The effect of fat content on sensory perception and consumer acceptability of 70% cacao dark chocolate made from reconstituted cocoa liquor

Allison L. Brown, Ezekiel R. Warren, Bradley W. Ingraham, Gregory R. Ziegler, Helene Hopfer

Research output: Contribution to journalArticlepeer-review


Dark chocolate is a complex food defined by its unique flavor, taste, mouthfeel, and melting properties. The craft chocolate market is a new segment of the US confectionery industry that highlights cocoa bean origin by making two-ingredient dark chocolate composed of cocoa liquor and sugar. To study the impact of natural variance in fat levels inherent to unblended cocoa liquor in two-ingredient chocolate, we made 70% cacao dark chocolate from cocoa liquor reconstituted from cocoa powder and cocoa butter at total fat contents of 30%, 35%, and 40% (w/w), and collected sensory and acceptability data from 108 regular chocolate consumers. Increasing fat content did not significantly affect liking (p >.05). However, with increasing fat levels, perceived intensities of bitter taste, cocoa flavor, and drying mouthfeel significantly decreased, and sweet taste perception significantly increased (p <.05). Consumer chocolate preference (milk vs. dark) significantly affected perceived intensity of drying mouthfeel. Practical Applications: Our research suggests that liking of astringent stimuli may result in decreased perception of astringency in highly astringent foods. Further research is recommended to understand this mechanism as well as the physical and chemical underpinnings by which fat content impacts sensory perception of dark chocolate.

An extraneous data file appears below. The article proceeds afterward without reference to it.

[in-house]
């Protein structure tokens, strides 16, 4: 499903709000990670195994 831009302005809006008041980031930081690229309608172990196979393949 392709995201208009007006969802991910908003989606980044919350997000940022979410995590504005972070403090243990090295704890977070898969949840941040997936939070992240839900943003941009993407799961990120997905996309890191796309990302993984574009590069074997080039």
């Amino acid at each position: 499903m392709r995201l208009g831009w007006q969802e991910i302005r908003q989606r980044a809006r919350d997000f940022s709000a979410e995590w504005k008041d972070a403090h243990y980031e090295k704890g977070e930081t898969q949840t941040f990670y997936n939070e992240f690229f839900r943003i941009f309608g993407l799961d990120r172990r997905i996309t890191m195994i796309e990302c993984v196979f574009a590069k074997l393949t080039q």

Original languageEnglish (US)
Article numbere12864
JournalJournal of Sensory Studies
Issue number5
StatePublished - Oct 2023

All Science Journal Classification (ASJC) codes

  • Food Science
  • Sensory Systems

Cite this